Chronic idiopathic axonal polyneuropathy (CIAP) is an insidiously progressive sensory or sensorimotor polyneuropathy that affects elderly people. Although severe disability or handicap does not occur, CIAP reduces quality of life. CIAP is diagnosed in 10% to 25% of people referred for evaluation of polyneuropathy. There is a need to gather and review emerging evidence on treatments, as the number of people affected is likely to increase in ageing populations. This is an update of a review first published in 2004 and previously updated in 2006, 2008, 2011 and 2013. To assess the effects of drug therapy for chronic idiopathic axonal polyneuropathy for reducing disability and ameliorating neurological symptoms and associated impairments, and to assess any adverse effects of treatment. In July 2016, we searched Cochrane Central Register of Controlled Trials and the Cochrane Database of Systematic Reviews in the Cochrane Library, MEDLINE, Embase, and the Web of Science. We searched two trials registries for ongoing trials. We also handsearched the reference lists of relevant articles, reviews and textbooks identified electronically, and we would have contacted authors and other experts in the field to identify additional studies if this seemed useful. We sought all randomised or quasi-randomised (alternate or other systematic treatment allocation) trials that examined the effects of any drug therapy in people with CIAP at least one year after the onset of treatment. People with CIAP had to fulfil the following criteria: age 40 years or older, distal sensory or sensorimotor polyneuropathy, absence of systemic or other neurological disease, chronic clinical course not reaching a nadir in less than two months, exclusion of any recognised cause of the polyneuropathy by medical history taking, clinical or laboratory investigations, and electrophysiological studies in agreement with axonal polyneuropathy, without evidence of demyelinating features. The primary outcome was the proportion of participants with a significant improvement in disability. Secondary outcomes were change in the mean disability score, change in the proportion of participants who make use of walking aids, change in the mean Medical Research Council sum score, degree of pain relief and/or reduction of other positive sensory symptoms, change in the proportion of participants with pain or other positive sensory symptoms, and frequency of adverse effects. Two review authors independently reviewed the results of the literature search and extracted details of trial methodology and outcome data of all potentially relevant trials. We identified 39 studies and assessed them for possible inclusion in the review, but we excluded all of them because of insufficient quality or lack of relevance. We summarised evidence from non-randomised studies in the Discussion. Even though CIAP has been clearly described and delineated, no adequate randomised or quasi-randomised controlled clinical treatment trials have been performed. In their absence there is no proven efficacious drug therapy.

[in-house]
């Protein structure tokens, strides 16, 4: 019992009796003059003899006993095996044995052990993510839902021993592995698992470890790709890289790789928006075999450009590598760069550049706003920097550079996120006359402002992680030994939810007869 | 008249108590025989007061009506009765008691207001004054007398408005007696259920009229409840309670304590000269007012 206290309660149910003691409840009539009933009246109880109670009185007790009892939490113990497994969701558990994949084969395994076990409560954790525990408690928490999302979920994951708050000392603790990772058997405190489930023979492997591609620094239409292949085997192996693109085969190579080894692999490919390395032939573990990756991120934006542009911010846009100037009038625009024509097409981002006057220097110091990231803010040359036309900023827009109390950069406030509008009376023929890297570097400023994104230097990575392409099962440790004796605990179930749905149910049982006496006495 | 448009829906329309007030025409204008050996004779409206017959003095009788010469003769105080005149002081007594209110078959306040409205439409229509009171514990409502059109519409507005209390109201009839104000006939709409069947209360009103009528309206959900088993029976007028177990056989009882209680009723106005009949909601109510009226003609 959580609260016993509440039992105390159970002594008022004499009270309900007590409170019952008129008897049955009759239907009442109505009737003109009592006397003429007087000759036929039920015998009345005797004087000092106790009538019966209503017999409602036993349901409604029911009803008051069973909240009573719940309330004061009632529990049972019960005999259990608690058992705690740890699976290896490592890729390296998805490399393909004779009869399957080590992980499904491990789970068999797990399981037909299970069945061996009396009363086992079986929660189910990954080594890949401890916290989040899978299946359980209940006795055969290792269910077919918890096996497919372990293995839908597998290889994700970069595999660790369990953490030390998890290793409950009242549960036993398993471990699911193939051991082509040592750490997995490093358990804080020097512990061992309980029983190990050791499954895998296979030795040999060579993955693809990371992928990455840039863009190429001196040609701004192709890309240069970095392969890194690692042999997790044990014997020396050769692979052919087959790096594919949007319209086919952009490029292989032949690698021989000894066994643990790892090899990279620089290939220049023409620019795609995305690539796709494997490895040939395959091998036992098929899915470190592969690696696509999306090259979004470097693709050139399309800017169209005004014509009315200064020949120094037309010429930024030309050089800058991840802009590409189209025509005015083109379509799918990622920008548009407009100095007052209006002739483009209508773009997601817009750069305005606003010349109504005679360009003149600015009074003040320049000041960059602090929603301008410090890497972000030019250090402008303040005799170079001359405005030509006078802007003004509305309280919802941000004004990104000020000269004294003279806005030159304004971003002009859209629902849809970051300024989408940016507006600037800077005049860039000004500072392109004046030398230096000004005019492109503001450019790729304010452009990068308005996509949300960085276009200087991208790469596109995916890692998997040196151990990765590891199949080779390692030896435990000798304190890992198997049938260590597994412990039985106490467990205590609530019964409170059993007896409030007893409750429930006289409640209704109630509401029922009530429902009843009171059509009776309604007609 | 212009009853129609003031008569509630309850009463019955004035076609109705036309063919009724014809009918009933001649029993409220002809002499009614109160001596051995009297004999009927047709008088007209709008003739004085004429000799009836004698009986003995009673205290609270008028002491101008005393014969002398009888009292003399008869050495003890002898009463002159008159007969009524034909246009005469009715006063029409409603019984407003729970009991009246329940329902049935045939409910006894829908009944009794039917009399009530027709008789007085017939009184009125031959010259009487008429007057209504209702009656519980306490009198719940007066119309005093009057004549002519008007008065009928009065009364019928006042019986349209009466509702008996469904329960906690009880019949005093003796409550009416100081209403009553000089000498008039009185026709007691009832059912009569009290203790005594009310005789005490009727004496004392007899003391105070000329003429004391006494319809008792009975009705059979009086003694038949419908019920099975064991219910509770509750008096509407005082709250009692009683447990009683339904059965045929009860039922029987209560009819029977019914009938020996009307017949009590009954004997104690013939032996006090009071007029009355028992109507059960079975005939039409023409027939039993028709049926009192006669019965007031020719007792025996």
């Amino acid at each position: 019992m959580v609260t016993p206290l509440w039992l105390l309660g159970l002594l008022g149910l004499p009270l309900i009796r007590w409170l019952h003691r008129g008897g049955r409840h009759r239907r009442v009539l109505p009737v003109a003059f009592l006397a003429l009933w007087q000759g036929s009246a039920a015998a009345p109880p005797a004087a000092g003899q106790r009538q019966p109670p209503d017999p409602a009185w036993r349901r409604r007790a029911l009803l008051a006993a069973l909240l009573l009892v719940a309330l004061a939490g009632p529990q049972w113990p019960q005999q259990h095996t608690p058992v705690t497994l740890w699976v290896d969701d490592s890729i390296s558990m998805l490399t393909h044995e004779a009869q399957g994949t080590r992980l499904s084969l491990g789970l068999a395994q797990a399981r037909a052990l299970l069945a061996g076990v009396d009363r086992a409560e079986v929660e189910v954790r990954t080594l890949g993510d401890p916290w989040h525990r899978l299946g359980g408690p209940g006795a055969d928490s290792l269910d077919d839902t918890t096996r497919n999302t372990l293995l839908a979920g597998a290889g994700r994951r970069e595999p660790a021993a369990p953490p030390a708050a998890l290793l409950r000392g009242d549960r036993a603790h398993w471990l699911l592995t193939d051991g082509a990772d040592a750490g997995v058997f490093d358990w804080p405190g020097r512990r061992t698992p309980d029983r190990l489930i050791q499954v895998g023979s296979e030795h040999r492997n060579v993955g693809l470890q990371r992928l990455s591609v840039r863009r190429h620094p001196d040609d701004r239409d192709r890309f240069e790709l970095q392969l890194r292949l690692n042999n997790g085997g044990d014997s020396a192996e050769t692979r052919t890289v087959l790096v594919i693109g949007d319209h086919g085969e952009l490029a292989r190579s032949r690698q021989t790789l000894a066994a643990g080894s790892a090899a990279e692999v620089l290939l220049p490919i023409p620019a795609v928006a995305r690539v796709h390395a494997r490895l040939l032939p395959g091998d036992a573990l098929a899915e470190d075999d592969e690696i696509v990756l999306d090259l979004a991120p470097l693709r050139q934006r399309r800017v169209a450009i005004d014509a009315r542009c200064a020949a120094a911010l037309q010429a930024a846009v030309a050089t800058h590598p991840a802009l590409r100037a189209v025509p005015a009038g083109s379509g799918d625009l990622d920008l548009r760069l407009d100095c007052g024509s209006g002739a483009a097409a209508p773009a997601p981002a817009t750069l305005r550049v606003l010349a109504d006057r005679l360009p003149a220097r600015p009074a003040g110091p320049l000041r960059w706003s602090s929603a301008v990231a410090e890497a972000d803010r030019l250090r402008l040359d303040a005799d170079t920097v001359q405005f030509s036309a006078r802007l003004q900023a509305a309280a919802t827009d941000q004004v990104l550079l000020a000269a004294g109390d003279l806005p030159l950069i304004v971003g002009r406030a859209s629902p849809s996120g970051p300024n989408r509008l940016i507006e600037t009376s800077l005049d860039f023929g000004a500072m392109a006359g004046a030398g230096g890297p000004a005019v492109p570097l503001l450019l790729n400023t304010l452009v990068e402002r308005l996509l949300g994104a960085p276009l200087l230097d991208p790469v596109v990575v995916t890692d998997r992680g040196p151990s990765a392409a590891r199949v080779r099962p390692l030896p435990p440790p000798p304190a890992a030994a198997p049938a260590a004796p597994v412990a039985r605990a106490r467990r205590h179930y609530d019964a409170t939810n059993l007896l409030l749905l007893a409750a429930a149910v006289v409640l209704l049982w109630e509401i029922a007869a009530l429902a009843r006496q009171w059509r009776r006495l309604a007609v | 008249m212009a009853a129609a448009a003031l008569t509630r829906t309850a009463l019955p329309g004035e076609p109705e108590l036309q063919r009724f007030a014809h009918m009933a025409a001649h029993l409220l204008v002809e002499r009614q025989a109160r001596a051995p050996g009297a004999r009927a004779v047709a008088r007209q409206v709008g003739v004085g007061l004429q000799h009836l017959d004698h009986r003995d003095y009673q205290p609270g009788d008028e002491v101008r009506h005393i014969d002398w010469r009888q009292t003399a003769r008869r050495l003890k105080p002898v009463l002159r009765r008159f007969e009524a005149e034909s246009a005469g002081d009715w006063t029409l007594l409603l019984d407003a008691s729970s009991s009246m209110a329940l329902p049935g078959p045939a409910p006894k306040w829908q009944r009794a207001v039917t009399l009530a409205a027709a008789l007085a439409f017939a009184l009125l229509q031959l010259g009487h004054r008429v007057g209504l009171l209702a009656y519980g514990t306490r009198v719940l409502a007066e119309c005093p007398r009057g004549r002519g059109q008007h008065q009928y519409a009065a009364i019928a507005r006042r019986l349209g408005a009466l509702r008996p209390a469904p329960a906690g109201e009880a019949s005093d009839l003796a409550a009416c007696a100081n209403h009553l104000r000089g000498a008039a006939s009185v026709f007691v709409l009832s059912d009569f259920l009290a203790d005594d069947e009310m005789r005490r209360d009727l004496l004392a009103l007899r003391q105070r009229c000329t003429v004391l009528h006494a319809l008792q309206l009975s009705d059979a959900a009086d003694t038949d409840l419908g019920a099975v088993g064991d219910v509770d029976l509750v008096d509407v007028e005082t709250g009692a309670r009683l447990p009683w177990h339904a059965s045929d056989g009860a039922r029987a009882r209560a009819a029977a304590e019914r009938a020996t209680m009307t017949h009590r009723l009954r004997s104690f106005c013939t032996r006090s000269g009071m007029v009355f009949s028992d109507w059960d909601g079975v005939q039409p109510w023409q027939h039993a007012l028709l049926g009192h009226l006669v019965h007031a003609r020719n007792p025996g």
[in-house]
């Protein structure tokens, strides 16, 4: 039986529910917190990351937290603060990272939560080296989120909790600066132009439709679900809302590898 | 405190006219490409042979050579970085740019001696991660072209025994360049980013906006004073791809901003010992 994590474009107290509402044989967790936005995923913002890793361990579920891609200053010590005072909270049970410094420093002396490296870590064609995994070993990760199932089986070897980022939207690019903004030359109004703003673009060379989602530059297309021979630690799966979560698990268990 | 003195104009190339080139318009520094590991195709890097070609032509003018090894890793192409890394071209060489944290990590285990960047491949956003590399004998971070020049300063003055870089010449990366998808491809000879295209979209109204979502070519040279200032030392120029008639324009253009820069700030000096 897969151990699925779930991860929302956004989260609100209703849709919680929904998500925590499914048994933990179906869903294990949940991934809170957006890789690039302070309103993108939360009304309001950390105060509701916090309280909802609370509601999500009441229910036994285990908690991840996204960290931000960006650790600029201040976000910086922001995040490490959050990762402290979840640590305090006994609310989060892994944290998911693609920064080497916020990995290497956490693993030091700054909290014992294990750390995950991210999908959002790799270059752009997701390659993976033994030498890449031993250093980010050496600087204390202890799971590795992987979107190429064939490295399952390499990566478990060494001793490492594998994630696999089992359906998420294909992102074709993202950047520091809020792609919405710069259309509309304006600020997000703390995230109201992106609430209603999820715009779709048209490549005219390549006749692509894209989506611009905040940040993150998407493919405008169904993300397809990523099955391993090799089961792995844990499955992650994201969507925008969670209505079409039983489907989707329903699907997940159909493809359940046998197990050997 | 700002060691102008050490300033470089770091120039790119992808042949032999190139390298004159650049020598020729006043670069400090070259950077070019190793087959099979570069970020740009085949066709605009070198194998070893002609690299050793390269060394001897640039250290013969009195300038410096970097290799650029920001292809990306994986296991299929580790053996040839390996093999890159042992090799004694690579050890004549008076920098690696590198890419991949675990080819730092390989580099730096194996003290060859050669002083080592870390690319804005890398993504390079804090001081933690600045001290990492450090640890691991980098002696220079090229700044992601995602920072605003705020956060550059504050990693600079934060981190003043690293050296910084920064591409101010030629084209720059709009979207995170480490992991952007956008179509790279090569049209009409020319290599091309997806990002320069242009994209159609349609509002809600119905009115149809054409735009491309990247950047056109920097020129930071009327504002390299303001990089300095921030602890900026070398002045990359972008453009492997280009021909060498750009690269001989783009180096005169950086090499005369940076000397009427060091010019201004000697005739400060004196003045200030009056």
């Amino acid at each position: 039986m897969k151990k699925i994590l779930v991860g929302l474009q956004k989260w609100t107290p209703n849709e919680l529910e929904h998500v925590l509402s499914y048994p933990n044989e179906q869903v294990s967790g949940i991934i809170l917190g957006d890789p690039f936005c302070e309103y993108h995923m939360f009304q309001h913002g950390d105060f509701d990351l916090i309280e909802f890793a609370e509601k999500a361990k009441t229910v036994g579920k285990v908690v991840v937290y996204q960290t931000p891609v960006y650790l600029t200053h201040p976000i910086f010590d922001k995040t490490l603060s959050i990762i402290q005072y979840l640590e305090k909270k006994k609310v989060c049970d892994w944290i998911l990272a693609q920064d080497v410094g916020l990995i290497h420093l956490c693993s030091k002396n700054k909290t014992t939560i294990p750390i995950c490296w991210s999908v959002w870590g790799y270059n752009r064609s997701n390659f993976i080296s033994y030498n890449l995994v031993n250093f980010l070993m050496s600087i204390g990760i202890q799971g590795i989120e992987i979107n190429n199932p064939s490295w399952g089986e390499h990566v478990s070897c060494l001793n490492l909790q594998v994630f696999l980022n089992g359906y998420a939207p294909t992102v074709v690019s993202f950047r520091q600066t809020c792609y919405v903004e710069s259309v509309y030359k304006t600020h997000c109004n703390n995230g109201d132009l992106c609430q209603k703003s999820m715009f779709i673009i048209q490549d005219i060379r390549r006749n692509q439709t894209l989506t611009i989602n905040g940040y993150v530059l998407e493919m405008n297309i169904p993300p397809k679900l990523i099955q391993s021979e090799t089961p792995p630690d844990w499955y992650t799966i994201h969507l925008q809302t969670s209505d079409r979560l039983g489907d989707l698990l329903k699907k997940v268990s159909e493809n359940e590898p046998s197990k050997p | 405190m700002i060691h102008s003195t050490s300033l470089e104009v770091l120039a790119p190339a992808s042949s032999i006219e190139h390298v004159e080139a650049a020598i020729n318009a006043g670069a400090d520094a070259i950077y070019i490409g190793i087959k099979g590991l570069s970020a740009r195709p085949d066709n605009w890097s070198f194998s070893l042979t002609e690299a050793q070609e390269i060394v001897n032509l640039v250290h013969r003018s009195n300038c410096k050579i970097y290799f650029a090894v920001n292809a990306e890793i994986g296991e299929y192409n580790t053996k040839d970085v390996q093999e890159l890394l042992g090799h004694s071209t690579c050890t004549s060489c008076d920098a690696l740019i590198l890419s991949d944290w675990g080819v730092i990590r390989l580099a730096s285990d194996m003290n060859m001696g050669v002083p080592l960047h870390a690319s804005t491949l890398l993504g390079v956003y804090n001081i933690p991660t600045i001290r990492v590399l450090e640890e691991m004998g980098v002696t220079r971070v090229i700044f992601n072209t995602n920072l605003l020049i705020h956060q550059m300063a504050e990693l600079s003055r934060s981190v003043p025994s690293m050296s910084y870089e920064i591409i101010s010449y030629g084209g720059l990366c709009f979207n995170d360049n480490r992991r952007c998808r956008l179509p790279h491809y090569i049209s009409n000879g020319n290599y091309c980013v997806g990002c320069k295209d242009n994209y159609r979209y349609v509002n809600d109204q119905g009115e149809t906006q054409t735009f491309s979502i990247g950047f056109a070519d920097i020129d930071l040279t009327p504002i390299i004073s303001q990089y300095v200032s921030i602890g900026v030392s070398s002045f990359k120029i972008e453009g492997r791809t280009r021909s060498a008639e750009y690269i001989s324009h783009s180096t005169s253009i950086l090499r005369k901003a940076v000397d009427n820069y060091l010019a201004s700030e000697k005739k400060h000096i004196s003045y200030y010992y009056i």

Twitter Demographics